Barrie Cox never knew his great-uncle but feels very close to the young man who was killed in the desert in the First World War.
Harry Cox was only 22 when he was killed in Palestine. While many thousands of men were losing their lives in the mud and trenches of the Western Front, others were fighting the Ottoman empire in the heat and sand of the Middle East.
Barrie, who lives with his wife Janet in Manners Street, Grantham, has his great-uncle’s medals and a number of photographs of him in uniform and another of him in a local football team. He also has the letter sent to Harry’s family signed by George V after he was killed. Harry was one of eight children and was born in Billingborough.
Barrie talks fondly of Harry, who fought in a conflict few people are aware of when they think of the First World War. Barrie refers to the war in Palestine as “the forgotten war”.
He said: “I have always felt very close to him but never knew him. To me it was the forgotten war. They would go out on patrol in the desert for days on end. From what my father told me they were strafed by Turkish aircraft and Harry was mortally wounded.”
Harry went to school in Billingborough before moving to lodgings in Grantham where he became an apprentice in the grocery trade at Cliffords in Market Place. One of his colleagues was Alfred Roberts, the father of Margaret Thatcher.
On the outbreak of war, Harry joined the Lincolnshire Yeomanry and was shipped out to the Middle East on HMT Mercian, a fruit ship converted to carry troops and horses. During the journey, the ship was attacked by a U-boat and about 100 men were killed or wounded.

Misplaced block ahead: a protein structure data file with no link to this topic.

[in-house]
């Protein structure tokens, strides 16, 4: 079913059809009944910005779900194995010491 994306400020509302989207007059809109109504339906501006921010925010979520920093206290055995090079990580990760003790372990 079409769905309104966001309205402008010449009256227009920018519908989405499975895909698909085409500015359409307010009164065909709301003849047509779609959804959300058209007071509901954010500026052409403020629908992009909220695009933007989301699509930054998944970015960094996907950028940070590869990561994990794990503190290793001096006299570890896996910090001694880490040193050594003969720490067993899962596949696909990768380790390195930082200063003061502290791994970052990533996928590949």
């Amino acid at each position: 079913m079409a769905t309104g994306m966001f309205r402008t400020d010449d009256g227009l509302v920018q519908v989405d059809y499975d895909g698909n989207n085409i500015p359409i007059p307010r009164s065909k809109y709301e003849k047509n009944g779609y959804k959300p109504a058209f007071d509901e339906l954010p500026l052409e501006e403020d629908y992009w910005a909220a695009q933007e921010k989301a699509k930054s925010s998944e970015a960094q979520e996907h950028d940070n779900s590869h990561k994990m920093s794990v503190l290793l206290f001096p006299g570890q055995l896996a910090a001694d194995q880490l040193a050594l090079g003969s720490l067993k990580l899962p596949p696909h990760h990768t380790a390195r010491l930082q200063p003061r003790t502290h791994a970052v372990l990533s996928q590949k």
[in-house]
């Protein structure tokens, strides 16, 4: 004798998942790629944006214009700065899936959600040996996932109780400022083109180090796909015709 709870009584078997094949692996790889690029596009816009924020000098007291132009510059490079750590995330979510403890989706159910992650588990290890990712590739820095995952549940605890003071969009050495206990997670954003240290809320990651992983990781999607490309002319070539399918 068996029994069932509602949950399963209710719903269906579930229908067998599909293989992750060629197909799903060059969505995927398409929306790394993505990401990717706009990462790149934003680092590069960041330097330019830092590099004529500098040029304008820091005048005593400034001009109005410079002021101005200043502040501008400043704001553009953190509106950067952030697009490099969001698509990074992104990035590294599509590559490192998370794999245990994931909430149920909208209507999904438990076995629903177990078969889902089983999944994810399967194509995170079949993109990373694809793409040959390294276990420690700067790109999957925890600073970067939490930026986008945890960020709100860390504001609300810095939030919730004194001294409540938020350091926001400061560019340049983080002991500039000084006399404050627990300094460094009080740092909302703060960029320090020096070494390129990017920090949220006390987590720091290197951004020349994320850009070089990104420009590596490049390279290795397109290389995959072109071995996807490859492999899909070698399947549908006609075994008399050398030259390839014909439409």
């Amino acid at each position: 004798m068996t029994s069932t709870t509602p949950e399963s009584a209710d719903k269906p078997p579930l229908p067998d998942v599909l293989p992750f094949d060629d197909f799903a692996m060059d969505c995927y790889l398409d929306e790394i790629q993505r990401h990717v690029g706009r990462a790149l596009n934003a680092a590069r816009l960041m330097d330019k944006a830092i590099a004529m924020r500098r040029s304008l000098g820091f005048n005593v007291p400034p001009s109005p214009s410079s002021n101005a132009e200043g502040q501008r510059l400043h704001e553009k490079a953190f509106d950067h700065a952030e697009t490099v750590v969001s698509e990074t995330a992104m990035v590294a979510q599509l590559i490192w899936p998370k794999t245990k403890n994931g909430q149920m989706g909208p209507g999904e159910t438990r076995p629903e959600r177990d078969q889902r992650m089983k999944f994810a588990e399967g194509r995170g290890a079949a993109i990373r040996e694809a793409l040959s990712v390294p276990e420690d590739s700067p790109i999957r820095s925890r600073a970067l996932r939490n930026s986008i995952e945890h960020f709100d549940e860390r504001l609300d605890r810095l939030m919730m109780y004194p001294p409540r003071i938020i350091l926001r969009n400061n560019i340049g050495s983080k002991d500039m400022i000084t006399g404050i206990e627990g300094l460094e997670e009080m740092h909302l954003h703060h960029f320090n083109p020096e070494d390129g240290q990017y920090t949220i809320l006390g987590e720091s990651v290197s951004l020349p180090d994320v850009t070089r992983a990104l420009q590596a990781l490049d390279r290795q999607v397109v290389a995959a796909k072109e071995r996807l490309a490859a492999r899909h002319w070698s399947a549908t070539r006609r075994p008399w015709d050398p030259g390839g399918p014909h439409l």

After months of inactivity Harry’s first taste of battle was possibly an attack on the town of Gaza.
Barrie said: “Harry was involved in long reconnaissance rides in great heat over very difficult country and covering 50 miles, the horses receiving no water for 24 hours. The third battle of Gaza started on October 30, 1917. Harry, alas, did not live to see this, he was mortally wounded by gunfire and died on October 16, 1917, aged just 22 years. He is buried in Port Said cemetery; the photos show his temporary grave and his final resting place, also the plaque that each family received. His mother, my great grandmother Sarah, was also sent his canvas wallet with many photos of himself and comrades in arms.”
Harry had brothers who also fought in the war. John was killed in France and his body never recovered. His name can be seen on the Menin Gate. Barrie remembers seeing another brother George, who survived the war, in 1948, when Barrie was about 12.
Barrie is a keen amateur artist and has lots of his paintings around the home, including one of Harry which he painted from a photograph.
In this, the 100th year since the outbreak of the Great War, Barrie says he will pass on Harry’s medals, plaque, and photos when the time comes. Barrie aims to display the medals, plaque and photos in a box frame.
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